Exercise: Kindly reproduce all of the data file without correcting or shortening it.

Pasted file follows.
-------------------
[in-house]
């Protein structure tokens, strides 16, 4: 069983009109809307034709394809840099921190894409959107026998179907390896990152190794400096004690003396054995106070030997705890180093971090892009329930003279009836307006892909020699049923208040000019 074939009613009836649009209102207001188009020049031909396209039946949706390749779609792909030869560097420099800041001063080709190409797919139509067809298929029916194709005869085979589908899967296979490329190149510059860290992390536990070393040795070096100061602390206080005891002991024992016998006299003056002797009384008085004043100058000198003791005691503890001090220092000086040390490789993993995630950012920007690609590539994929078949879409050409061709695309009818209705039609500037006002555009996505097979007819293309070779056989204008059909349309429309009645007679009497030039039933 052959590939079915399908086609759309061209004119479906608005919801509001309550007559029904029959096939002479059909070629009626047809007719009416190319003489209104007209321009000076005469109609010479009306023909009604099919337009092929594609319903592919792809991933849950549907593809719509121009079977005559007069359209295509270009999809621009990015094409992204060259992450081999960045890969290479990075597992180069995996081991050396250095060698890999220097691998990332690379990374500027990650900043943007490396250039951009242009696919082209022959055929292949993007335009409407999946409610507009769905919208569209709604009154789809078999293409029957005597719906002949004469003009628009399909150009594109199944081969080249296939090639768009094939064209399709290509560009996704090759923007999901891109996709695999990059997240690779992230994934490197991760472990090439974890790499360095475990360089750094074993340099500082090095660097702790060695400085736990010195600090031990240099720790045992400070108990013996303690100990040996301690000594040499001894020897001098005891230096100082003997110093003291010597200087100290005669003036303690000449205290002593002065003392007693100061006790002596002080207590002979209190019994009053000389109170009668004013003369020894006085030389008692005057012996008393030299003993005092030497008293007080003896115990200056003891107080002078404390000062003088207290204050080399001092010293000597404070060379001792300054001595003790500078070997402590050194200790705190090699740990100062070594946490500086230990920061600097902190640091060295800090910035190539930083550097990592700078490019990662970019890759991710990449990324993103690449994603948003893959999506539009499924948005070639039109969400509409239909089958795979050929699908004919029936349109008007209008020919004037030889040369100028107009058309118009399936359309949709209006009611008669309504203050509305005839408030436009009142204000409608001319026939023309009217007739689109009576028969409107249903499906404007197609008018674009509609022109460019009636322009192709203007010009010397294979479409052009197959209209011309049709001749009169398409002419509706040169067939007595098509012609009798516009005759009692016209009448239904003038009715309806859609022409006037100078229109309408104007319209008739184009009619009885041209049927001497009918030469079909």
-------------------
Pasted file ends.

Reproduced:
[in-house]
């Protein structure tokens, strides 16, 4: 069983009109809307034709394809840099921190894409959107026998179907390896990152190794400096004690003396054995106070030997705890180093971090892009329930003279009836307006892909020699049923208040000019 074939009613009836649009209102207001188009020049031909396209039946949706390749779609792909030869560097420099800041001063080709190409797919139509067809298929029916194709005869085979589908899967296979490329190149510059860290992390536990070393040795070096100061602390206080005891002991024992016998006299003056002797009384008085004043100058000198003791005691503890001090220092000086040390490789993993995630950012920007690609590539994929078949879409050409061709695309009818209705039609500037006002555009996505097979007819293309070779056989204008059909349309429309009645007679009497030039039933 052959590939079915399908086609759309061209004119479906608005919801509001309550007559029904029959096939002479059909070629009626047809007719009416190319003489209104007209321009000076005469109609010479009306023909009604099919337009092929594609319903592919792809991933849950549907593809719509121009079977005559007069359209295509270009999809621009990015094409992204060259992450081999960045890969290479990075597992180069995996081991050396250095060698890999220097691998990332690379990374500027990650900043943007490396250039951009242009696919082209022959055929292949993007335009409407999946409610507009769905919208569209709604009154789809078999293409029957005597719906002949004469003009628009399909150009594109199944081969080249296939090639768009094939064209399709290509560009996704090759923007999901891109996709695999990059997240690779992230994934490197991760472990090439974890790499360095475990360089750094074993340099500082090095660097702790060695400085736990010195600090031990240099720790045992400070108990013996303690100990040996301690000594040499001894020897001098005891230096100082003997110093003291010597200087100290005669003036303690000449205290002593002065003392007693100061006790002596002080207590002979209190019994009053000389109170009668004013003369020894006085030389008692005057012996008393030299003993005092030497008293007080003896115990200056003891107080002078404390000062003088207290204050080399001092010293000597404070060379001792300054001595003790500078070997402590050194200790705190090699740990100062070594946490500086230990920061600097902190640091060295800090910035190539930083550097990592700078490019990662970019890759991710990449990324993103690449994603948003893959999506539009499924948005070639039109969400509409239909089958795979050929699908004919029936349109008007209008020919004037030889040369100028107009058309118009399936359309949709209006009611008669309504203050509305005839408030436009009142204000409608001319026939023309009217007739689109009576028969409107249903499906404007197609008018674009509609022109460019009636322009192709203007010009010397294979479409052009197959209209011309049709001749009169398409002419509706040169067939007595098509012609009798516009005759009692016209009448239904003038009715309806859609022409006037100078229109309408104007319209008739184009009619009885041209049927001497009918030469079909």